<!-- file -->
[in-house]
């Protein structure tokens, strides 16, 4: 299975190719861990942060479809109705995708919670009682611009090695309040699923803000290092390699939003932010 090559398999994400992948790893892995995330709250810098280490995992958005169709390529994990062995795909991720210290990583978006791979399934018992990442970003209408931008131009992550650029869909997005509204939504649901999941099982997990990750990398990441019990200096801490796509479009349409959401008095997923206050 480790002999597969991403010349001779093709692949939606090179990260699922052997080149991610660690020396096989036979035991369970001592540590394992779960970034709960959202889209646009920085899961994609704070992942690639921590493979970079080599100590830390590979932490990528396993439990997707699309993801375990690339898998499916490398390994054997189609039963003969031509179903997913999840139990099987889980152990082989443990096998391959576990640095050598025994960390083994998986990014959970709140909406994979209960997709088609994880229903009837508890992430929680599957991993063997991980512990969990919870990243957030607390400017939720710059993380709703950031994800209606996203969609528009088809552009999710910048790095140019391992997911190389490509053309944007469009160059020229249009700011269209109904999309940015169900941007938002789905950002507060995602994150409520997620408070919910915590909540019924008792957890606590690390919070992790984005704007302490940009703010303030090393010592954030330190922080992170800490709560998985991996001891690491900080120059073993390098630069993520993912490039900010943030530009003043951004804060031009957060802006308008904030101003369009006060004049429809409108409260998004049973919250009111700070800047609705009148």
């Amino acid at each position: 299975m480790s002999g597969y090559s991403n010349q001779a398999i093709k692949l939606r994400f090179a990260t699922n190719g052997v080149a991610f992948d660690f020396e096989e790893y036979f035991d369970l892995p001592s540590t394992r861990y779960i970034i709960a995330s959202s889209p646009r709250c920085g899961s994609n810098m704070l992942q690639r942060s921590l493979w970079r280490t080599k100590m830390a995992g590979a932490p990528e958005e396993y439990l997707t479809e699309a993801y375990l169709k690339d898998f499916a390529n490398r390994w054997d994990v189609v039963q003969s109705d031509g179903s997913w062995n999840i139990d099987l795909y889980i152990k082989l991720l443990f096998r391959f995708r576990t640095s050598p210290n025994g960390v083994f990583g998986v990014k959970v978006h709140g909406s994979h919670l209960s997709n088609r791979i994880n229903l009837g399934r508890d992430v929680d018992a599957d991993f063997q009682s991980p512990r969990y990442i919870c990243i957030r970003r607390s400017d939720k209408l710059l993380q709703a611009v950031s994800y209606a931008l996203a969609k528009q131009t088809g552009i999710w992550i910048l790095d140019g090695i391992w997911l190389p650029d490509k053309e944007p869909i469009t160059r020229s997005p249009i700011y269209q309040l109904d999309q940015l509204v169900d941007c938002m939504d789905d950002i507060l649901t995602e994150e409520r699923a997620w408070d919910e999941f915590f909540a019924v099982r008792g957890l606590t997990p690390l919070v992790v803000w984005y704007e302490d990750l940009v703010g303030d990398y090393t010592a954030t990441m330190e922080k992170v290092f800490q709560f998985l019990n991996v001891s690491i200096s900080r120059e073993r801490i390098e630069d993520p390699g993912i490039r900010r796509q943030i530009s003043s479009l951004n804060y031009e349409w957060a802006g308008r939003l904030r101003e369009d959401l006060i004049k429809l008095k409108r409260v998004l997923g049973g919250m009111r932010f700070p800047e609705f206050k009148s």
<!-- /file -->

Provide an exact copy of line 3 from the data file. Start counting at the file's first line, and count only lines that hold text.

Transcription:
């Amino acid at each position: 299975m480790s002999g597969y090559s991403n010349q001779a398999i093709k692949l939606r994400f090179a990260t699922n190719g052997v080149a991610f992948d660690f020396e096989e790893y036979f035991d369970l892995p001592s540590t394992r861990y779960i970034i709960a995330s959202s889209p646009r709250c920085g899961s994609n810098m704070l992942q690639r942060s921590l493979w970079r280490t080599k100590m830390a995992g590979a932490p990528e958005e396993y439990l997707t479809e699309a993801y375990l169709k690339d898998f499916a390529n490398r390994w054997d994990v189609v039963q003969s109705d031509g179903s997913w062995n999840i139990d099987l795909y889980i152990k082989l991720l443990f096998r391959f995708r576990t640095s050598p210290n025994g960390v083994f990583g998986v990014k959970v978006h709140g909406s994979h919670l209960s997709n088609r791979i994880n229903l009837g399934r508890d992430v929680d018992a599957d991993f063997q009682s991980p512990r969990y990442i919870c990243i957030r970003r607390s400017d939720k209408l710059l993380q709703a611009v950031s994800y209606a931008l996203a969609k528009q131009t088809g552009i999710w992550i910048l790095d140019g090695i391992w997911l190389p650029d490509k053309e944007p869909i469009t160059r020229s997005p249009i700011y269209q309040l109904d999309q940015l509204v169900d941007c938002m939504d789905d950002i507060l649901t995602e994150e409520r699923a997620w408070d919910e999941f915590f909540a019924v099982r008792g957890l606590t997990p690390l919070v992790v803000w984005y704007e302490d990750l940009v703010g303030d990398y090393t010592a954030t990441m330190e922080k992170v290092f800490q709560f998985l019990n991996v001891s690491i200096s900080r120059e073993r801490i390098e630069d993520p390699g993912i490039r900010r796509q943030i530009s003043s479009l951004n804060y031009e349409w957060a802006g308008r939003l904030r101003e369009d959401l006060i004049k429809l008095k409108r409260v998004l997923g049973g919250m009111r932010f700070p800047e609705f206050k009148s």